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[es-kuh-peyd, es-kuh-peyd] /ˈɛs kəˌpeɪd, ˌɛs kəˈpeɪd/
a reckless adventure or wild prank.
an escape from confinement or restraint.
Origin of escapade
1645-55; < French < Spanish escapada, equivalent to escap(ar) to escape + -ada -ade1
caper, antic, caprice. Unabridged
Based on the Random House Dictionary, © Random House, Inc. 2015.
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Examples from the web for escapades
  • Since then the escapades have gotten bolder and more technically challenging.
  • Until recently these escapades defined her public image.
  • Stories about romantic escapades rarely get much coverage in the financial press.
  • They named their punches after favorite taverns or bartenders, prominent ingredients or lascivious escapades.
  • The romance of the road is a series of bold and spontaneous escapades, unscripted and unanticipated.
  • Films of historical locations, thrilling escapades and intriguing animals are all frequent topics.
  • As their escapades become increasingly bold, they each get into trouble with the authorities.
  • Rey's stories of his childhood escapades, adventures, and everyday experiences could be anyone's childhood stories.
  • Notorious among his escapades during these years were his camping trips.
  • Really, his escapades seemed to capture people's imagination.
British Dictionary definitions for escapades


/ˈɛskəˌpeɪd; ˌɛskəˈpeɪd/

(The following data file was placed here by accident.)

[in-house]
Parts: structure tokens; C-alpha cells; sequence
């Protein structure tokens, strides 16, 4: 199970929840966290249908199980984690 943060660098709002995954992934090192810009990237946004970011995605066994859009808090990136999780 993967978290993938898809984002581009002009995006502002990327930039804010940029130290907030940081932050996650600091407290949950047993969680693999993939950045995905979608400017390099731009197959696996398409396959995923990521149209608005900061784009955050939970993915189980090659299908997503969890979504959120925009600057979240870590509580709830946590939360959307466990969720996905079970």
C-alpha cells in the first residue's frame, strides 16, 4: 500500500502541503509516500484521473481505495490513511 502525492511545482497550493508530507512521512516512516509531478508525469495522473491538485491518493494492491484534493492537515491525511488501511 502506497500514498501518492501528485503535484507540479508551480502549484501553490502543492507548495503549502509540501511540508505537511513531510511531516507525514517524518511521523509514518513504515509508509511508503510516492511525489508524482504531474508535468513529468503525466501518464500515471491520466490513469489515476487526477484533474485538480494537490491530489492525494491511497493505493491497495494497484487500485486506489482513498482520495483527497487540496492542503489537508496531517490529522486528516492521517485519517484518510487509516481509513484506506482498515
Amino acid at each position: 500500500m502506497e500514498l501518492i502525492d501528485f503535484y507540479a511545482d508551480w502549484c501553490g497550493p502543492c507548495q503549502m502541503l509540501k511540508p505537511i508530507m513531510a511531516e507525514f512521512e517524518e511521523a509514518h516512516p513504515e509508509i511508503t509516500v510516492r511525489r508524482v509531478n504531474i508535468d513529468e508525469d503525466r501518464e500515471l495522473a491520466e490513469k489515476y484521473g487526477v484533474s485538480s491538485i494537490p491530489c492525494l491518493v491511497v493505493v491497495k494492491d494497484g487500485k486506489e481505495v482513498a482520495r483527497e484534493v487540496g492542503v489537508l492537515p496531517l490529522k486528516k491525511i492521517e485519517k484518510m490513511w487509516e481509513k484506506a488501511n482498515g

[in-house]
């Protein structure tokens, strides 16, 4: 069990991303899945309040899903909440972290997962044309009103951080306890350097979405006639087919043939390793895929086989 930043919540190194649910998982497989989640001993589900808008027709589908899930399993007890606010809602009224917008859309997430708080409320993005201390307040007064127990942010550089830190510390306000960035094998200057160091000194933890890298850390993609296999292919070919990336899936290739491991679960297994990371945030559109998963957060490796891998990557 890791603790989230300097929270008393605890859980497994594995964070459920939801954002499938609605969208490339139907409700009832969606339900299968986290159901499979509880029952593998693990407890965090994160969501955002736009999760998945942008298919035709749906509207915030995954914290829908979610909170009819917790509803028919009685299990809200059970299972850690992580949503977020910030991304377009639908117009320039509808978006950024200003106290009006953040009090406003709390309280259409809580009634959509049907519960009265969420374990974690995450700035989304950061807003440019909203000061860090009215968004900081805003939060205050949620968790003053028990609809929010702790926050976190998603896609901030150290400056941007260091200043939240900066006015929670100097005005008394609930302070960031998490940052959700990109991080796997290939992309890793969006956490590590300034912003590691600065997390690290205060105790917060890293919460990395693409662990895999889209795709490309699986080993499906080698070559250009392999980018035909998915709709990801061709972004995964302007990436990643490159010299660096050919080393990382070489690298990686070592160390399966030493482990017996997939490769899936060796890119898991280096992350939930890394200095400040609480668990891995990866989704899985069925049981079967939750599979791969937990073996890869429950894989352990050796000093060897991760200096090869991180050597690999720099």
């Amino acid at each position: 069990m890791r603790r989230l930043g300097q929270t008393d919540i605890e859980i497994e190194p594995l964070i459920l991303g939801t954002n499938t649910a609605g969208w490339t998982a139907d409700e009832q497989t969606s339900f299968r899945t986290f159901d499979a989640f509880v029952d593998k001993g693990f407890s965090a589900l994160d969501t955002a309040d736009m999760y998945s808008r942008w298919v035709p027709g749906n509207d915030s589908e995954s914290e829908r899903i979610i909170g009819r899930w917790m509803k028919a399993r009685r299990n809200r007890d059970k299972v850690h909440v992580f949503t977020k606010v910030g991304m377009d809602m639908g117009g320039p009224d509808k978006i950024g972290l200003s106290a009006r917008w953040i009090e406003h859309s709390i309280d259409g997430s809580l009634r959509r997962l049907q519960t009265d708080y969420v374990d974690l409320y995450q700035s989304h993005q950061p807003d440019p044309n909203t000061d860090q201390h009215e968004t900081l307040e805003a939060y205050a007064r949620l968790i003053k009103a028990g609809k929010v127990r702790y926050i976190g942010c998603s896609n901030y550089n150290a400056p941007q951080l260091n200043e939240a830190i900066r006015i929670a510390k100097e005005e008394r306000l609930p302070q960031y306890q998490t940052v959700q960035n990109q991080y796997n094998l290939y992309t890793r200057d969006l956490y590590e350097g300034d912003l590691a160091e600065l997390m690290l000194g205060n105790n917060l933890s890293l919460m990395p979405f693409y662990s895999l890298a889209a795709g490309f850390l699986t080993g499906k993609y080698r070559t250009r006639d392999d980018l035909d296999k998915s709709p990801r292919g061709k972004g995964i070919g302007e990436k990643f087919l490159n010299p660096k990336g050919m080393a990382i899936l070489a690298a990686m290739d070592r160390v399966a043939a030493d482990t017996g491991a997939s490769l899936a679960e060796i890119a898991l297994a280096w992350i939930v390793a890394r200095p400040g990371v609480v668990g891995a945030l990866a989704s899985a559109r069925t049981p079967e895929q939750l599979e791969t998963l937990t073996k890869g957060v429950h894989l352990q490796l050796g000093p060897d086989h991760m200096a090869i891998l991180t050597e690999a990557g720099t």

a wild or exciting adventure, esp one that is mischievous or unlawful; scrape
any lighthearted or carefree episode; prank; romp
Word Origin
C17: from French, from Old Italian scappata, from Vulgar Latin ex-cappāre (unattested) to escape
Collins English Dictionary - Complete & Unabridged 2012 Digital Edition
© William Collins Sons & Co. Ltd. 1979, 1986 © HarperCollins
Publishers 1998, 2000, 2003, 2005, 2006, 2007, 2009, 2012
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Word Origin and History for escapades



1650s, "an escape from confinement," from French escapade (16c.) "a prank or trick," from Spanish escapada "a prank, flight, an escape," noun use of fem. past participle of escapar "to escape," from Vulgar Latin *excappare (see escape). Or perhaps the French word is via Italian scappata, from scappare, from the same Vulgar Latin source. Figurative sense (1814) is of "breaking loose" from rules or restraints on behavior.

Online Etymology Dictionary, © 2010 Douglas Harper
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